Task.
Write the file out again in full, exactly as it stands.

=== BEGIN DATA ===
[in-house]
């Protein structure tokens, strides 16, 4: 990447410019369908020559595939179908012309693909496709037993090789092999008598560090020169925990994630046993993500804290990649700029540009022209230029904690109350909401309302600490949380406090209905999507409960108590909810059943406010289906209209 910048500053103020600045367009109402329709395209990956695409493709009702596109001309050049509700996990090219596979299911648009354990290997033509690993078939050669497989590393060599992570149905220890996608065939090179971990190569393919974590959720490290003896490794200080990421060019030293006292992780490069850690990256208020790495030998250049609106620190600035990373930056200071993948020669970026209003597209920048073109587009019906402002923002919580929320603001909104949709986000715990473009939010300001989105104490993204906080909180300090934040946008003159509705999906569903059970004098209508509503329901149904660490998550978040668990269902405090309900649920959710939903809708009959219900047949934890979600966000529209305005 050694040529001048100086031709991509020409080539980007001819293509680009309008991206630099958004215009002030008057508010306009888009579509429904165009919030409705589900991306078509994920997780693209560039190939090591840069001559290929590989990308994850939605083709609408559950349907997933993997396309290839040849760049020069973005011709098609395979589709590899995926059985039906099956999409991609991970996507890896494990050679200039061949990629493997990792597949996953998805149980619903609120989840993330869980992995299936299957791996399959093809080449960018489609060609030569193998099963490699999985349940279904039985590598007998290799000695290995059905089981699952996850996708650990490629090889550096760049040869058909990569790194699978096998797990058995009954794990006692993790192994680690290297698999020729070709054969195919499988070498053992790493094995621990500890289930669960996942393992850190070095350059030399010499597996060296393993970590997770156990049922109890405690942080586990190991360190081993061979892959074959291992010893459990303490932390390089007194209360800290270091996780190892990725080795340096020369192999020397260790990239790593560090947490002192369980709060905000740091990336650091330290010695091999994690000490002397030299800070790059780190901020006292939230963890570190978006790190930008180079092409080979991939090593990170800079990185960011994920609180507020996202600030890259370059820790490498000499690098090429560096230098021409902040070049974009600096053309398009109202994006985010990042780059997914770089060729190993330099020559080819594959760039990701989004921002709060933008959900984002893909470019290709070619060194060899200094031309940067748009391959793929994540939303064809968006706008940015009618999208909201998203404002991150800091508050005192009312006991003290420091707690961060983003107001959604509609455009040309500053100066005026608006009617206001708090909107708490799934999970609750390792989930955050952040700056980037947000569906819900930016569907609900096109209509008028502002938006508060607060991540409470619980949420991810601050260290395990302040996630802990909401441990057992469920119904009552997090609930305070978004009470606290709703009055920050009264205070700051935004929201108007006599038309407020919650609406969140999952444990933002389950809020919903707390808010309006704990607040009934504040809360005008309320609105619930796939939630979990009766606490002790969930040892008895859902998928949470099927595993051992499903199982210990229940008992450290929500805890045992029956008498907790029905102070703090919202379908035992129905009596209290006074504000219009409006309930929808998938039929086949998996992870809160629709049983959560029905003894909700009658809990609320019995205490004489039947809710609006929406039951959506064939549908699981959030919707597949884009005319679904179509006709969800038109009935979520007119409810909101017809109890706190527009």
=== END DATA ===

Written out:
[in-house]
């Protein structure tokens, strides 16, 4: 990447410019369908020559595939179908012309693909496709037993090789092999008598560090020169925990994630046993993500804290990649700029540009022209230029904690109350909401309302600490949380406090209905999507409960108590909810059943406010289906209209 910048500053103020600045367009109402329709395209990956695409493709009702596109001309050049509700996990090219596979299911648009354990290997033509690993078939050669497989590393060599992570149905220890996608065939090179971990190569393919974590959720490290003896490794200080990421060019030293006292992780490069850690990256208020790495030998250049609106620190600035990373930056200071993948020669970026209003597209920048073109587009019906402002923002919580929320603001909104949709986000715990473009939010300001989105104490993204906080909180300090934040946008003159509705999906569903059970004098209508509503329901149904660490998550978040668990269902405090309900649920959710939903809708009959219900047949934890979600966000529209305005 050694040529001048100086031709991509020409080539980007001819293509680009309008991206630099958004215009002030008057508010306009888009579509429904165009919030409705589900991306078509994920997780693209560039190939090591840069001559290929590989990308994850939605083709609408559950349907997933993997396309290839040849760049020069973005011709098609395979589709590899995926059985039906099956999409991609991970996507890896494990050679200039061949990629493997990792597949996953998805149980619903609120989840993330869980992995299936299957791996399959093809080449960018489609060609030569193998099963490699999985349940279904039985590598007998290799000695290995059905089981699952996850996708650990490629090889550096760049040869058909990569790194699978096998797990058995009954794990006692993790192994680690290297698999020729070709054969195919499988070498053992790493094995621990500890289930669960996942393992850190070095350059030399010499597996060296393993970590997770156990049922109890405690942080586990190991360190081993061979892959074959291992010893459990303490932390390089007194209360800290270091996780190892990725080795340096020369192999020397260790990239790593560090947490002192369980709060905000740091990336650091330290010695091999994690000490002397030299800070790059780190901020006292939230963890570190978006790190930008180079092409080979991939090593990170800079990185960011994920609180507020996202600030890259370059820790490498000499690098090429560096230098021409902040070049974009600096053309398009109202994006985010990042780059997914770089060729190993330099020559080819594959760039990701989004921002709060933008959900984002893909470019290709070619060194060899200094031309940067748009391959793929994540939303064809968006706008940015009618999208909201998203404002991150800091508050005192009312006991003290420091707690961060983003107001959604509609455009040309500053100066005026608006009617206001708090909107708490799934999970609750390792989930955050952040700056980037947000569906819900930016569907609900096109209509008028502002938006508060607060991540409470619980949420991810601050260290395990302040996630802990909401441990057992469920119904009552997090609930305070978004009470606290709703009055920050009264205070700051935004929201108007006599038309407020919650609406969140999952444990933002389950809020919903707390808010309006704990607040009934504040809360005008309320609105619930796939939630979990009766606490002790969930040892008895859902998928949470099927595993051992499903199982210990229940008992450290929500805890045992029956008498907790029905102070703090919202379908035992129905009596209290006074504000219009409006309930929808998938039929086949998996992870809160629709049983959560029905003894909700009658809990609320019995205490004489039947809710609006929406039951959506064939549908699981959030919707597949884009005319679904179509006709969800038109009935979520007119409810909101017809109890706190527009």